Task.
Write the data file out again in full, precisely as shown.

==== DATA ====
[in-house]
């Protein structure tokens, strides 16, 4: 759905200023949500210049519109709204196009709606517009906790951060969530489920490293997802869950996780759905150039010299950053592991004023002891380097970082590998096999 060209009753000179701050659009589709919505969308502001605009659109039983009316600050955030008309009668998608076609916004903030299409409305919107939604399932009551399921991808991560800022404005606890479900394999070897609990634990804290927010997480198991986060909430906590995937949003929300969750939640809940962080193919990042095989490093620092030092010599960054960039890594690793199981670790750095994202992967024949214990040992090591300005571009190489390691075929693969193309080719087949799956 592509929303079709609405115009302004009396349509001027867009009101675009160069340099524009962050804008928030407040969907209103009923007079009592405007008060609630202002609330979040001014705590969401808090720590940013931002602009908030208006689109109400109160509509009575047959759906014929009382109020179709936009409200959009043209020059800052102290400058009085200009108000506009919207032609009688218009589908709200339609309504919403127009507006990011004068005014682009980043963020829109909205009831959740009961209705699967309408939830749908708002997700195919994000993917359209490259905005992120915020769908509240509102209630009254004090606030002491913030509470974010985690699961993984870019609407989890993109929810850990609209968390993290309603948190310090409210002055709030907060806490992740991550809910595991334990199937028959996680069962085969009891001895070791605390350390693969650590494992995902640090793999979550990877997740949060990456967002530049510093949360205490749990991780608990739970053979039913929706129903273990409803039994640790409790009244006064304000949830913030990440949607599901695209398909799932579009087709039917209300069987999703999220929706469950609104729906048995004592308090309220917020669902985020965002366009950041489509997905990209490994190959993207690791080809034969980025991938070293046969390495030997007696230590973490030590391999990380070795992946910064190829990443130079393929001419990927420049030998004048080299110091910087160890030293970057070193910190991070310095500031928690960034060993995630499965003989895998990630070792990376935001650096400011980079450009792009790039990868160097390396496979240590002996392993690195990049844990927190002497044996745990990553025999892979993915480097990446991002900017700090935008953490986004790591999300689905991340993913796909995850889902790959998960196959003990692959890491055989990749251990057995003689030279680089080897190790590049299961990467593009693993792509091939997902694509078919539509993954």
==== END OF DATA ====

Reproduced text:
[in-house]
């Protein structure tokens, strides 16, 4: 759905200023949500210049519109709204196009709606517009906790951060969530489920490293997802869950996780759905150039010299950053592991004023002891380097970082590998096999 060209009753000179701050659009589709919505969308502001605009659109039983009316600050955030008309009668998608076609916004903030299409409305919107939604399932009551399921991808991560800022404005606890479900394999070897609990634990804290927010997480198991986060909430906590995937949003929300969750939640809940962080193919990042095989490093620092030092010599960054960039890594690793199981670790750095994202992967024949214990040992090591300005571009190489390691075929693969193309080719087949799956 592509929303079709609405115009302004009396349509001027867009009101675009160069340099524009962050804008928030407040969907209103009923007079009592405007008060609630202002609330979040001014705590969401808090720590940013931002602009908030208006689109109400109160509509009575047959759906014929009382109020179709936009409200959009043209020059800052102290400058009085200009108000506009919207032609009688218009589908709200339609309504919403127009507006990011004068005014682009980043963020829109909205009831959740009961209705699967309408939830749908708002997700195919994000993917359209490259905005992120915020769908509240509102209630009254004090606030002491913030509470974010985690699961993984870019609407989890993109929810850990609209968390993290309603948190310090409210002055709030907060806490992740991550809910595991334990199937028959996680069962085969009891001895070791605390350390693969650590494992995902640090793999979550990877997740949060990456967002530049510093949360205490749990991780608990739970053979039913929706129903273990409803039994640790409790009244006064304000949830913030990440949607599901695209398909799932579009087709039917209300069987999703999220929706469950609104729906048995004592308090309220917020669902985020965002366009950041489509997905990209490994190959993207690791080809034969980025991938070293046969390495030997007696230590973490030590391999990380070795992946910064190829990443130079393929001419990927420049030998004048080299110091910087160890030293970057070193910190991070310095500031928690960034060993995630499965003989895998990630070792990376935001650096400011980079450009792009790039990868160097390396496979240590002996392993690195990049844990927190002497044996745990990553025999892979993915480097990446991002900017700090935008953490986004790591999300689905991340993913796909995850889902790959998960196959003990692959890491055989990749251990057995003689030279680089080897190790590049299961990467593009693993792509091939997902694509078919539509993954």